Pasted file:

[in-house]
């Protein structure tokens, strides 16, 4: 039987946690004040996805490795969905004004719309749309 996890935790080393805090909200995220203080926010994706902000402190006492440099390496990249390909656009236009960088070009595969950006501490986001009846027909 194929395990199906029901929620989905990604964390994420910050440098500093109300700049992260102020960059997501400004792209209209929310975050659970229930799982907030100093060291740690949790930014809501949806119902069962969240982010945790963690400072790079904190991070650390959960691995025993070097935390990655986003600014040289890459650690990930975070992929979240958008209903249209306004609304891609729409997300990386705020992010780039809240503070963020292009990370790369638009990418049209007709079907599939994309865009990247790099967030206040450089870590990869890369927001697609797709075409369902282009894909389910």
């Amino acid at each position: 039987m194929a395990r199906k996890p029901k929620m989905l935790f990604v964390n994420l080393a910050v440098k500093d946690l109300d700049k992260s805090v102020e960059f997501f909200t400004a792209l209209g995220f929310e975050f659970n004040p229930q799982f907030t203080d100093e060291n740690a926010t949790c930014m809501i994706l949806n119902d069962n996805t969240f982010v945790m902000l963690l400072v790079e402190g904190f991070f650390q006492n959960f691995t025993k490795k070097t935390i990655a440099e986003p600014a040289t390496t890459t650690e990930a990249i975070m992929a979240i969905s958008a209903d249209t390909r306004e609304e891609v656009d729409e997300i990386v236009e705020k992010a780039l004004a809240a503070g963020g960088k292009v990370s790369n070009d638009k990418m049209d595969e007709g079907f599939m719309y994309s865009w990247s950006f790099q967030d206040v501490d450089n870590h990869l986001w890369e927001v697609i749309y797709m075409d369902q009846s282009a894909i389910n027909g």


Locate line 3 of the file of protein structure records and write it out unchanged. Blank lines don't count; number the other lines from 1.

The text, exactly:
């Amino acid at each position: 039987m194929a395990r199906k996890p029901k929620m989905l935790f990604v964390n994420l080393a910050v440098k500093d946690l109300d700049k992260s805090v102020e960059f997501f909200t400004a792209l209209g995220f929310e975050f659970n004040p229930q799982f907030t203080d100093e060291n740690a926010t949790c930014m809501i994706l949806n119902d069962n996805t969240f982010v945790m902000l963690l400072v790079e402190g904190f991070f650390q006492n959960f691995t025993k490795k070097t935390i990655a440099e986003p600014a040289t390496t890459t650690e990930a990249i975070m992929a979240i969905s958008a209903d249209t390909r306004e609304e891609v656009d729409e997300i990386v236009e705020k992010a780039l004004a809240a503070g963020g960088k292009v990370s790369n070009d638009k990418m049209d595969e007709g079907f599939m719309y994309s865009w990247s950006f790099q967030d206040v501490d450089n870590h990869l986001w890369e927001v697609i749309y797709m075409d369902q009846s282009a894909i389910n027909g």